Five years, three months, and five days. That’s how long ago I last laid eyes on Ao no Exorcist. Back then, we hadn’t even split up writer accounts yet! As such, I was seriously worried about not knowing what the heck was going on, and was both hoping for and hating myself for needing at least some kind of recap to bring me up to speed. Imagine waiting until 2021 for the next season Game of Thrones!
The first episode of this sequel, “Small Beginnings”, largely drops us right back in the world of the Okunuma brothers, exorcists, and True Cross, and to my relief, it’s like riding a bike: it all started coming back. By starting small as the episode title suggests, the show avoids the need for too much lengthy expostition about what has happened (though there is a bit of that, in addition to exposition about what will be happening this season).
This is the Kyoto Fujouou-hen, or Kyoto Impure King Arc, and one of his eyes is stolen by Todo Saburota, one of the grizzled mid-level exorcists entrusted with guarding it. Todo is disaffected by his station, feeling it too small commensurate to the effort and loyalty he put in, so he’s gone over to the demons.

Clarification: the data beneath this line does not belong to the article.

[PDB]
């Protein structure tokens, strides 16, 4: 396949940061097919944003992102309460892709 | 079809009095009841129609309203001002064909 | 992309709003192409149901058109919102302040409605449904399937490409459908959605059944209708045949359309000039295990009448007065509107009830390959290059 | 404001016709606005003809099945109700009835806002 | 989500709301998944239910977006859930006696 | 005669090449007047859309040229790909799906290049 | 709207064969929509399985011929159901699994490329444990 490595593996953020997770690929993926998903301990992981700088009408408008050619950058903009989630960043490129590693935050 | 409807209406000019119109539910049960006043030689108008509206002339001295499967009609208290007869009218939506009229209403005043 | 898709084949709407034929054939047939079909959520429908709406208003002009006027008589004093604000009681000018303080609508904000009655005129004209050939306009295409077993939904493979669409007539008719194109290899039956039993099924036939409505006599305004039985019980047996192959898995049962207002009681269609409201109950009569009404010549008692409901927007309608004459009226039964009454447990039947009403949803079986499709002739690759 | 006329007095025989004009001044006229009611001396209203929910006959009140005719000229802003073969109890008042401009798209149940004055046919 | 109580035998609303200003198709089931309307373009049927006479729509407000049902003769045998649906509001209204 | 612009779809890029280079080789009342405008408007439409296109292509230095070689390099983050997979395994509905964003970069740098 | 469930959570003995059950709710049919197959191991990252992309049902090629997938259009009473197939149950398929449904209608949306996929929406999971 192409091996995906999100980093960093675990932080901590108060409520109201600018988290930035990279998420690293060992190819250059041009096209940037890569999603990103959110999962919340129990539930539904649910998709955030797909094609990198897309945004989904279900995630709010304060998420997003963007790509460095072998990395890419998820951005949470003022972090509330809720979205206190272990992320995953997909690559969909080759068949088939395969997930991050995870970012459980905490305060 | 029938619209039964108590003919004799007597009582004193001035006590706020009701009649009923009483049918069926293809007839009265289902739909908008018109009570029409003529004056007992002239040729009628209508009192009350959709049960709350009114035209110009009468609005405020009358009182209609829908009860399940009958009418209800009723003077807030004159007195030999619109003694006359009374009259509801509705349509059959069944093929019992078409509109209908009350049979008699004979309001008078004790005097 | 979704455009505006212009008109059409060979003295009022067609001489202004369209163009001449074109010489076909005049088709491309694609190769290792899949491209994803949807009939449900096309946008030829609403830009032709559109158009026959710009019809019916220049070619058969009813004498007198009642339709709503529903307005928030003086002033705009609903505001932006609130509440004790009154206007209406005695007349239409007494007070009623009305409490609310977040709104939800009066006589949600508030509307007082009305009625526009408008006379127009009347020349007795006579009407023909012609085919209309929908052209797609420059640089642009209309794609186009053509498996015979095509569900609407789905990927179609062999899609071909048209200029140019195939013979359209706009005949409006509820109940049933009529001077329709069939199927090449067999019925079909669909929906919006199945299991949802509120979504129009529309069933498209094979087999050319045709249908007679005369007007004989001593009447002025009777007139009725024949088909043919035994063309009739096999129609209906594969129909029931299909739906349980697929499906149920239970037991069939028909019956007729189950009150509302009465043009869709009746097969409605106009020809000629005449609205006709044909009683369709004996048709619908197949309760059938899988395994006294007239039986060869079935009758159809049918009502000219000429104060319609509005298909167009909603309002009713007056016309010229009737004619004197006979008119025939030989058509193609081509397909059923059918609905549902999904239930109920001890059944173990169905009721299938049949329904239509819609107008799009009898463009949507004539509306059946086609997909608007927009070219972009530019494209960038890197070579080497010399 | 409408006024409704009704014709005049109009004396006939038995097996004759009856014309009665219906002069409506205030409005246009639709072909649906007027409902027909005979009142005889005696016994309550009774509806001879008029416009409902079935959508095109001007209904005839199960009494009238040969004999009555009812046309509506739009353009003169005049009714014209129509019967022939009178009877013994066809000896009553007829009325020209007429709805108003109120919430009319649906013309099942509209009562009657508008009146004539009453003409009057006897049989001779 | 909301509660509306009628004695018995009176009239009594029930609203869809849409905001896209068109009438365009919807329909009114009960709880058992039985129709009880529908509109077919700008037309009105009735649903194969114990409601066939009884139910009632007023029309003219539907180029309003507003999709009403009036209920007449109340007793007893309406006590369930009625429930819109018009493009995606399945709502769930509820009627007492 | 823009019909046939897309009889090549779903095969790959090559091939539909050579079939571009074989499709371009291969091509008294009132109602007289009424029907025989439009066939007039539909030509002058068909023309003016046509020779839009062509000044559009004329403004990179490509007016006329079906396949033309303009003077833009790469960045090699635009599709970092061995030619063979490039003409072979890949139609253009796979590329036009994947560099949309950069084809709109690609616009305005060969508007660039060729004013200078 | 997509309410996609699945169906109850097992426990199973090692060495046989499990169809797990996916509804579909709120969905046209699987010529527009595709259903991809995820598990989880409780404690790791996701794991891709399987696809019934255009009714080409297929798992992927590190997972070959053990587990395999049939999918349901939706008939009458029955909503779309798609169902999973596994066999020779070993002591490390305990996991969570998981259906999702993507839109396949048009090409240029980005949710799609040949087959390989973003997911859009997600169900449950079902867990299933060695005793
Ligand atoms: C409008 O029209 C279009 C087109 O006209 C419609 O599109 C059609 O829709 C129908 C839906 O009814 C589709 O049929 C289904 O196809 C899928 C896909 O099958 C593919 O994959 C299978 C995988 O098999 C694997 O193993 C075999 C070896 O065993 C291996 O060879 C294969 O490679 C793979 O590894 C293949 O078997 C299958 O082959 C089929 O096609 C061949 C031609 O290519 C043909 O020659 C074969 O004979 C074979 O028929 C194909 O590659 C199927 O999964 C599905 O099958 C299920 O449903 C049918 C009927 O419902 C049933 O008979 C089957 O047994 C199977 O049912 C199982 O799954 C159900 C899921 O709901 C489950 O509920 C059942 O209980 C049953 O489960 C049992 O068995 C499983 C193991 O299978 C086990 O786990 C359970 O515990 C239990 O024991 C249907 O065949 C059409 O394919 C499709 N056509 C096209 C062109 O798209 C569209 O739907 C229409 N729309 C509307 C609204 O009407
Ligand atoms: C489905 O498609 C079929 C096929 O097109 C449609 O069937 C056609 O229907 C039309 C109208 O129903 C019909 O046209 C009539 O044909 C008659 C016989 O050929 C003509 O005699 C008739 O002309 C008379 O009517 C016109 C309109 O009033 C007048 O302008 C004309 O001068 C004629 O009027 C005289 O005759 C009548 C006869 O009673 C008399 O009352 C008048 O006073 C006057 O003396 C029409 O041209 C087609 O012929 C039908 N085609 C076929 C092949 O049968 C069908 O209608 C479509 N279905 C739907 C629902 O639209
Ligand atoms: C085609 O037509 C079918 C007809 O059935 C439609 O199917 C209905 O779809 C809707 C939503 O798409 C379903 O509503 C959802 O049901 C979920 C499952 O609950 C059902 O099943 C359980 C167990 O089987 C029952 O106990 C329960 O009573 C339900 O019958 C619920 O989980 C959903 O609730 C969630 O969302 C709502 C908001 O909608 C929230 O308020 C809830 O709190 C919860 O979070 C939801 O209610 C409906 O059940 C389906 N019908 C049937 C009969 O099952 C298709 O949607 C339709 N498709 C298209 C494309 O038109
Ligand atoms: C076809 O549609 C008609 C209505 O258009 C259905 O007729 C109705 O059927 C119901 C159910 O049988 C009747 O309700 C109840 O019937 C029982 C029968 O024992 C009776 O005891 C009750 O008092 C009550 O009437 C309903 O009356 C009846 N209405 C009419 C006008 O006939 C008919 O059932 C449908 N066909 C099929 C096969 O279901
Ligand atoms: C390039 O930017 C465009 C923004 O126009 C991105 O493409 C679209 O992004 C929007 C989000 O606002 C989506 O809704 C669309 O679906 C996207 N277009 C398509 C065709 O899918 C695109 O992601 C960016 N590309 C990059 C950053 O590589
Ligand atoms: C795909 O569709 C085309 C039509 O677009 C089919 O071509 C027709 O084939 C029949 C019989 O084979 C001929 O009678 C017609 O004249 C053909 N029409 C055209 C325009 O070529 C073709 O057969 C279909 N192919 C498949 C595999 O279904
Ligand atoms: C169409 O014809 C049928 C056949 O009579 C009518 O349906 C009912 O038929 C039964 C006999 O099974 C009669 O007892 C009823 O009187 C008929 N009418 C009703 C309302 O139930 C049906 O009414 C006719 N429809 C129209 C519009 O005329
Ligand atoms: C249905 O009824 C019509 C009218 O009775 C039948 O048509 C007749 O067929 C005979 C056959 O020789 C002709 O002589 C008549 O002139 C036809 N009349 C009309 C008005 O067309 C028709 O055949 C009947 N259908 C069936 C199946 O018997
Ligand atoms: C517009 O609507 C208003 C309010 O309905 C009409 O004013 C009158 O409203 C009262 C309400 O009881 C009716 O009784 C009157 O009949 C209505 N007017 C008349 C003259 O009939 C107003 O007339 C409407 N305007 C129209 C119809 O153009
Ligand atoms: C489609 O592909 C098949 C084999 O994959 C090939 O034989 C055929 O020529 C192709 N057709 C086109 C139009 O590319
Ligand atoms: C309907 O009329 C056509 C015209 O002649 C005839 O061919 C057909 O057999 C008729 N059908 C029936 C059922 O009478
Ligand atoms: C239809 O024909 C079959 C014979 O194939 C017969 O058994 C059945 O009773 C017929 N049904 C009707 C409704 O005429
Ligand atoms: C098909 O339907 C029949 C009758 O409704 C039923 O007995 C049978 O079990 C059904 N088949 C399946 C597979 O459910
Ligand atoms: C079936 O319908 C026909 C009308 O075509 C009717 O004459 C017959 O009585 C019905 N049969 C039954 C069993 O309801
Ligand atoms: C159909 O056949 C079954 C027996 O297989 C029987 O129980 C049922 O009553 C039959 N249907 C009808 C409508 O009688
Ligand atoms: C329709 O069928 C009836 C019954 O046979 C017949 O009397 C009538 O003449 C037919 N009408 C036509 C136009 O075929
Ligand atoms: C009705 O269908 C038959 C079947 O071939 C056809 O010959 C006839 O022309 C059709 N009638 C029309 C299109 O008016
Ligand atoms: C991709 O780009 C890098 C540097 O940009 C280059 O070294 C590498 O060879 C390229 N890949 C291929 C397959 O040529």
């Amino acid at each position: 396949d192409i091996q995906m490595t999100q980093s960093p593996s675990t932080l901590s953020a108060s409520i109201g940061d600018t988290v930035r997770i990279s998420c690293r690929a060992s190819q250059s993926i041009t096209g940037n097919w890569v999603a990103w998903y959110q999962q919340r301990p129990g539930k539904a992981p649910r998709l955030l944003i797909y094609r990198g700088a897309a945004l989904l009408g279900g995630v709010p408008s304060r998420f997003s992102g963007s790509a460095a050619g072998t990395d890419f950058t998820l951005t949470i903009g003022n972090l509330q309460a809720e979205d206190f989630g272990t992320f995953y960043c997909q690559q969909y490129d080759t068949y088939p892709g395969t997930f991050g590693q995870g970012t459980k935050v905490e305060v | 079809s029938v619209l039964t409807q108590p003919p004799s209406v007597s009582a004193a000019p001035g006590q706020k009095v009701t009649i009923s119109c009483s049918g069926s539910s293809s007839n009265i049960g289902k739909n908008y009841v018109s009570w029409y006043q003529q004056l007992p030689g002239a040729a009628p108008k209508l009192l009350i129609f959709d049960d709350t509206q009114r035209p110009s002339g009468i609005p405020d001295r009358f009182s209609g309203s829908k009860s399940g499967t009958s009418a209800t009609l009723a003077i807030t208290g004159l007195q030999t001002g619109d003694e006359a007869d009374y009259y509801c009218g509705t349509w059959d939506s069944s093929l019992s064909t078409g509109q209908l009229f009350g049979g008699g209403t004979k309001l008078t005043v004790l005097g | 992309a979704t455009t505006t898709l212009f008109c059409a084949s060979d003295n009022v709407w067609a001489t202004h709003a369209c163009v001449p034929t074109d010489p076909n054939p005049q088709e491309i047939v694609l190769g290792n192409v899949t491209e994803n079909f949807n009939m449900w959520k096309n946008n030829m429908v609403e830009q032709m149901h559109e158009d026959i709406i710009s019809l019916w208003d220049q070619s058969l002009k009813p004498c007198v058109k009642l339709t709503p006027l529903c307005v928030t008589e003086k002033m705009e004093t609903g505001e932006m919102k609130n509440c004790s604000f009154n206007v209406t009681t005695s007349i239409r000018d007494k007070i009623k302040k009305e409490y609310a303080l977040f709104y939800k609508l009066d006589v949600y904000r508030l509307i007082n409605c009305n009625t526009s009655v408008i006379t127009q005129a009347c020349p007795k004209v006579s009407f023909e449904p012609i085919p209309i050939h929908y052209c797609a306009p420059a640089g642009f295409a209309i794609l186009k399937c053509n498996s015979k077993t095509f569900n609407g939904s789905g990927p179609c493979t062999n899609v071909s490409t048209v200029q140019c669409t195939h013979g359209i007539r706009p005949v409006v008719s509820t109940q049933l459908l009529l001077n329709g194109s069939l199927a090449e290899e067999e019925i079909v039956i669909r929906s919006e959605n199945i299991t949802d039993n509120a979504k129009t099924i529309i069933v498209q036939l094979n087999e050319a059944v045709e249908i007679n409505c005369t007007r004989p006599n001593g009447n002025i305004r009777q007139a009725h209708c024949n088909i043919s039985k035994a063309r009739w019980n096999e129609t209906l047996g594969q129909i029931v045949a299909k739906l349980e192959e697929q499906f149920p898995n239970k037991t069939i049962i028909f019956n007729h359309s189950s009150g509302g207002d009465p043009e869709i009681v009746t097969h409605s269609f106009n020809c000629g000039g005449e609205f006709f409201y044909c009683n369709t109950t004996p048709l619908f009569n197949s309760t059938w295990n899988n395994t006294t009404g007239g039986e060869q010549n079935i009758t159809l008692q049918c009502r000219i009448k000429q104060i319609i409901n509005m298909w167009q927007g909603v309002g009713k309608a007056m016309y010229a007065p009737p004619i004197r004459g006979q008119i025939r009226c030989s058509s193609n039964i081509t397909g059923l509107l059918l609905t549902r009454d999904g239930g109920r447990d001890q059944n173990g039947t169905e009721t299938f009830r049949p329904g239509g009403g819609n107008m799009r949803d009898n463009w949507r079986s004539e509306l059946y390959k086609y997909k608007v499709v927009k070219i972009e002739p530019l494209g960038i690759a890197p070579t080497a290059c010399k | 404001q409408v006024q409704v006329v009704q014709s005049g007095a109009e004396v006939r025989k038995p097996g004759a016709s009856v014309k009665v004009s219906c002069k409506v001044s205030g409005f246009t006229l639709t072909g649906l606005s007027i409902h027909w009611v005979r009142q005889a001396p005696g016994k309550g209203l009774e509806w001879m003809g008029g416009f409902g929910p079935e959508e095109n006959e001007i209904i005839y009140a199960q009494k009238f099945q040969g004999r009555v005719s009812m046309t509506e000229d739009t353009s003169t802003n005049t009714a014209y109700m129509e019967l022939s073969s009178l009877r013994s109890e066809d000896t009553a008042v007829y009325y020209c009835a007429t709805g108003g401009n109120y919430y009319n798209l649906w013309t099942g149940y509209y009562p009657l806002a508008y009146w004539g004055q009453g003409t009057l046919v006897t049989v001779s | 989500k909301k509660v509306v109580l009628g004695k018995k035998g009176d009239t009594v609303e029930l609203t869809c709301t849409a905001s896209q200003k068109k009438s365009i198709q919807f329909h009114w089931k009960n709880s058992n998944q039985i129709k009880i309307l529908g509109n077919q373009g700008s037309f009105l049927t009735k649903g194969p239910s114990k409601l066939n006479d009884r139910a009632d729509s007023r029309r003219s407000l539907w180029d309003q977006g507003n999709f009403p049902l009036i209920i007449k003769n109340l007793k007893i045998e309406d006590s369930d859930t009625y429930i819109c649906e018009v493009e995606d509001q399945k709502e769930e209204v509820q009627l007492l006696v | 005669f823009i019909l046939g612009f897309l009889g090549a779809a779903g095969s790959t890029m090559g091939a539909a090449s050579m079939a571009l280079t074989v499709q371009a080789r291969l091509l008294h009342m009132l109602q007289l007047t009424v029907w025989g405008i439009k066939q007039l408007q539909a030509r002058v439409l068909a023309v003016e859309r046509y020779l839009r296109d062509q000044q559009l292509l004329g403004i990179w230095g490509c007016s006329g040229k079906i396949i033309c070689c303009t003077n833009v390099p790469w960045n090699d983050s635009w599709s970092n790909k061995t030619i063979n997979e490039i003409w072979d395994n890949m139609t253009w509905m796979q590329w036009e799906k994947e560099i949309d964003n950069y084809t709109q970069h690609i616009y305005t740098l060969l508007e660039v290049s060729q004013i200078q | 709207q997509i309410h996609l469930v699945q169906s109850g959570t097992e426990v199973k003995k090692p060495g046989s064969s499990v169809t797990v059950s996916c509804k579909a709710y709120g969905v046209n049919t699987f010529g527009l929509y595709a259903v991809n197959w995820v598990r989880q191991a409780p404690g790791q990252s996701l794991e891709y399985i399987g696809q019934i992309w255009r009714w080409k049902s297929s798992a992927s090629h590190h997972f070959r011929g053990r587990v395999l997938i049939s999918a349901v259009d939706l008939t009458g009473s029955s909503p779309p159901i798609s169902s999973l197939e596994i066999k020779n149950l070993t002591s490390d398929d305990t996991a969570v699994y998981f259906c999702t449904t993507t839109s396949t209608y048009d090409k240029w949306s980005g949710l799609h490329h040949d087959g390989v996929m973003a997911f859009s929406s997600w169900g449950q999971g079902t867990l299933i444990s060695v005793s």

After saving a kid hostage Todo didn’t seem terribly interested in, Rin, Yukio, and Shura join the rest of the gang aboard a Kyoto-bound Shinkansen bound to locate and retrieve the eyes of the Impure King, lest they be used to kill more people. On the train, Rin encounters some fallout from going berserk last season, and his friends, even Shiemi, express various combinations of fear, anger, mistrust and betrayal.
That doesn’t seem like the ideal dynamic for a team with such a seemingly important mission, but as Shura says this shouldn’t be the toughest mission (it isn’t as if they’re dealing with Satan himself; Todo seems to have traded one mid-level role for another) and perhaps the best way to mend fences is through work.
The only one who deigns to sit beside Rin is Kamiki Izumo, who (in her tsundere way) doesn’t feel it fair to condemn Rin simply for being what he is, which isn’t his fault. Lots of exorcists having demon lineage, after all (and I for one wouldn’t mind sitting next to a kitty on a train). That being said, Bon and Konekomaru have lost family to demons, and aren’t so quick to trust Rin.
I’m not so quick to start liking Rin either. He has a point, but he could be a little less brusque about it, just like he didn’t need to laugh back in the immediate aftermath of his friends discovering his true roots. One of the most annoying elements of AnE is having to endure Okamoto Nobuhiko’s harsh, petulant depiction of Rin, but otherwise this was a far smoother re-entry into the worl than I expected.